Open science and privacy

The Protection of Personal Information Act 4 of 2013 (POPIA) entered into force in 2020, and the grace period for compliance has almost run out. From 1 July 2021 everyone in South Africa must be compliant with the privacy protections afforded by POPIA. What is the impact of POPIA on human genetics research? How can POPIA’s mechanisms best be used to find a fair balance between protecting research participants and promoting open science? These and more questions are answered in my articles on the topic:

Research and the meaning of ‘public interest’ in POPIA. South African Journal of Science. 2022.

Why research institutions should indemnify researchers against POPIA civil liability. South African Journal of Science. 2022. (Co-authored with Dr Lee Swales and Dr Dusty-Lee Donnelly).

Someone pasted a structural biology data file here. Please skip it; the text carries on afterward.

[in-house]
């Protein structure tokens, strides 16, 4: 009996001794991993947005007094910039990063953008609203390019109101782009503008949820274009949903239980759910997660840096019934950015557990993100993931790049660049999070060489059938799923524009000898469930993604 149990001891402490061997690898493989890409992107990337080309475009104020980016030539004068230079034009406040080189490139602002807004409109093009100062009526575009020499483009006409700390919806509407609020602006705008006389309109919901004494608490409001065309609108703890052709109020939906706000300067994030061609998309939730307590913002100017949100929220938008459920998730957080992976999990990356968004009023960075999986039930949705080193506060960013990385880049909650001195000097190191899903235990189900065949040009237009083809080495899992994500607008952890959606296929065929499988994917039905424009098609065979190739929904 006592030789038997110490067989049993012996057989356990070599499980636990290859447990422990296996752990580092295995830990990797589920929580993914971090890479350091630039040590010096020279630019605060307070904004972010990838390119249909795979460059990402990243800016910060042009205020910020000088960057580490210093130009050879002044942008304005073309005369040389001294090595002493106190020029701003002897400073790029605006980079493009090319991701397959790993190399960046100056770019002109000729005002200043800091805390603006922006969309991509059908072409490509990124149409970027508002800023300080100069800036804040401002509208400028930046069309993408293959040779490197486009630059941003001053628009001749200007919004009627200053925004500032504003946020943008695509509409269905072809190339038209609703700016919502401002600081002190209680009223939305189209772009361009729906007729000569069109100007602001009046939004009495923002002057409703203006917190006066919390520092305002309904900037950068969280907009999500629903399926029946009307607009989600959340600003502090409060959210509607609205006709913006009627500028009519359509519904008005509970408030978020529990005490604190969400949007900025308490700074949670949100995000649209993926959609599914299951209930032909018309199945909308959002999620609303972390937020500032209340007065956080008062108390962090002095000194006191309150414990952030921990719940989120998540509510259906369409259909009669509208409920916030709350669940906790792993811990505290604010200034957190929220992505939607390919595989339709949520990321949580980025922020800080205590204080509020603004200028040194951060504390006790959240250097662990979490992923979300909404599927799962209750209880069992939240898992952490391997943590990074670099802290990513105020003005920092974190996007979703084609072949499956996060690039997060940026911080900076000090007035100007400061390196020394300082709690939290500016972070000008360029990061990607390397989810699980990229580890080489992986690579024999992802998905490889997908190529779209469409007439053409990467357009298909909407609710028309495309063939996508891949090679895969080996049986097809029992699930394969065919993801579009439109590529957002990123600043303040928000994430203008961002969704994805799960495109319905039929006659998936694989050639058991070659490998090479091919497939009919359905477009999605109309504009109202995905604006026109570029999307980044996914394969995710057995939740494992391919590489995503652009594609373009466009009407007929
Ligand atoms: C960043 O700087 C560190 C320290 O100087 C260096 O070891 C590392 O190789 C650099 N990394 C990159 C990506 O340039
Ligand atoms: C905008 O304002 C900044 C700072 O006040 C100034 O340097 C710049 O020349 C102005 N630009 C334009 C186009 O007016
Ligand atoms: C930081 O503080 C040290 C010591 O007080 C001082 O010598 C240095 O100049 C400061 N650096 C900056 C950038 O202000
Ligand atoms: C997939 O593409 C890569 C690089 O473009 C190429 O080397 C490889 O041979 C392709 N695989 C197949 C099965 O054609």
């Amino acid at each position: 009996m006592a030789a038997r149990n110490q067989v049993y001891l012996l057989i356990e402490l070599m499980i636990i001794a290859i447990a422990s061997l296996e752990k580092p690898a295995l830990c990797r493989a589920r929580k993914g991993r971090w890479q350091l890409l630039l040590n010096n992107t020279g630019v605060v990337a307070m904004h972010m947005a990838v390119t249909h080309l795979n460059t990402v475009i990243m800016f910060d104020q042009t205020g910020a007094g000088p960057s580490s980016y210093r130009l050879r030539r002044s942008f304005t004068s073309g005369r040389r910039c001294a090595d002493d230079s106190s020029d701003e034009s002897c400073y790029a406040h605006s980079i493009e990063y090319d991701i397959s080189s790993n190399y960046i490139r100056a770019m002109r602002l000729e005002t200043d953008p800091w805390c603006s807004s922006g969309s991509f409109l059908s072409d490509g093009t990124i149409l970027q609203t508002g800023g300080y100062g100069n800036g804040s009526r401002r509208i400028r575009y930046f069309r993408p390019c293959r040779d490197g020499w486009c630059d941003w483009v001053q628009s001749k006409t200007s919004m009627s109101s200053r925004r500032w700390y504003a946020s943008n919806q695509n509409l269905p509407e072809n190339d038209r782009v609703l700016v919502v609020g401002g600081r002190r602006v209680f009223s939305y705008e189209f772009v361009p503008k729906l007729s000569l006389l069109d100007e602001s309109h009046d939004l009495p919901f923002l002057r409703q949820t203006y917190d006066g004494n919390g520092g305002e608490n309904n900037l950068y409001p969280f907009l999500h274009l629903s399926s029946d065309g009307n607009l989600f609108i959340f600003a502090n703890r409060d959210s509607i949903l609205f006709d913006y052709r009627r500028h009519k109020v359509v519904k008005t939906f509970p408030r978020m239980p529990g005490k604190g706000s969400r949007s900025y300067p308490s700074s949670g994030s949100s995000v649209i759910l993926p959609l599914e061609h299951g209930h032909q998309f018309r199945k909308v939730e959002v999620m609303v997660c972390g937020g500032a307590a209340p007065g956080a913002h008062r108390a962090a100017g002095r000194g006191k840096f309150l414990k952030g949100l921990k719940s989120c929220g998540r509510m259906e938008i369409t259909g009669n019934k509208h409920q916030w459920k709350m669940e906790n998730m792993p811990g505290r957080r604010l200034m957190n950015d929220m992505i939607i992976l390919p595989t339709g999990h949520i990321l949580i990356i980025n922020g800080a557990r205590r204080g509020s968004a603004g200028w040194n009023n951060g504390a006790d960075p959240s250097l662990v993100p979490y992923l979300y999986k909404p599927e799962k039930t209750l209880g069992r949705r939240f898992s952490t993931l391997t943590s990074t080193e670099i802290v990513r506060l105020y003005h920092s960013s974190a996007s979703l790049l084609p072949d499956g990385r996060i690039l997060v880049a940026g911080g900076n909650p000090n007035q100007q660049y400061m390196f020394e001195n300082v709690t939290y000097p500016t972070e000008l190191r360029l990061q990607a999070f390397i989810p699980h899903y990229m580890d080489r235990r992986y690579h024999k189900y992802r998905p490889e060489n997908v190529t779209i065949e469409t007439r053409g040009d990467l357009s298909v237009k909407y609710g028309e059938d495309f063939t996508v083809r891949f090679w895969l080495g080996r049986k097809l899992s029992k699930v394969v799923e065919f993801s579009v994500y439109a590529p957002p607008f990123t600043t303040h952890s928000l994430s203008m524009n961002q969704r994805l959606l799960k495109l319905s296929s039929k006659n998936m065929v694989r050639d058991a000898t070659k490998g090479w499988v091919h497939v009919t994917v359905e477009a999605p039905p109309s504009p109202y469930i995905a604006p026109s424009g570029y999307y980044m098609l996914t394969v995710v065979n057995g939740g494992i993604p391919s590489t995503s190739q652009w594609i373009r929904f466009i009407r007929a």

Exempting health research from the consent provisions of POPIAPotchefstroom Electronic Law Journal. 2021 (Co-author: Dr Bev Townsend).

Why POPIA does not apply to DNASouth African Journal of Science. 2021.

Protecting personal information in research: Is a code of conduct the solution? South African Journal of Science. 2021. (Co-author: Dr Bev Townsend).

Genomic research and privacy: A response to Staunton et al. South African Medical Journal. 2020. (Co-author: Dr Bev Townsend).

Navigating uncharted waters: biobanks and informational privacy in South AfricaSouth African Journal of Human Rights. 2019 (First author: Dr Bev Townsend).

Here is a useful flowchart to explain the application of POPIA in the context of health research.